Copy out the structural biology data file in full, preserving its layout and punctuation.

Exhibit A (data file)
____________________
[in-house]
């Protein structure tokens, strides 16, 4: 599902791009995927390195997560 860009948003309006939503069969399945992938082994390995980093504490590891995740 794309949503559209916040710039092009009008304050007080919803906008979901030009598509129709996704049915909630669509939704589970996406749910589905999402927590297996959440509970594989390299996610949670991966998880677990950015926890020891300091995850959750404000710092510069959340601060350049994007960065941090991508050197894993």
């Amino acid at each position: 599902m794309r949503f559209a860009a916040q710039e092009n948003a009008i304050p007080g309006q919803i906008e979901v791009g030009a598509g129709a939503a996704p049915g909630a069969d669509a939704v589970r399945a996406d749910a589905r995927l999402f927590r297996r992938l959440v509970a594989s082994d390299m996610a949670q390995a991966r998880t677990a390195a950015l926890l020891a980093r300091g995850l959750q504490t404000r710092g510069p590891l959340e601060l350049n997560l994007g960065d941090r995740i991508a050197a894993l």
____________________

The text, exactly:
[in-house]
């Protein structure tokens, strides 16, 4: 599902791009995927390195997560 860009948003309006939503069969399945992938082994390995980093504490590891995740 794309949503559209916040710039092009009008304050007080919803906008979901030009598509129709996704049915909630669509939704589970996406749910589905999402927590297996959440509970594989390299996610949670991966998880677990950015926890020891300091995850959750404000710092510069959340601060350049994007960065941090991508050197894993």
């Amino acid at each position: 599902m794309r949503f559209a860009a916040q710039e092009n948003a009008i304050p007080g309006q919803i906008e979901v791009g030009a598509g129709a939503a996704p049915g909630a069969d669509a939704v589970r399945a996406d749910a589905r995927l999402f927590r297996r992938l959440v509970a594989s082994d390299m996610a949670q390995a991966r998880t677990a390195a950015l926890l020891a980093r300091g995850l959750q504490t404000r710092g510069p590891l959340e601060l350049n997560l994007g960065d941090r995740i991508a050197a894993l």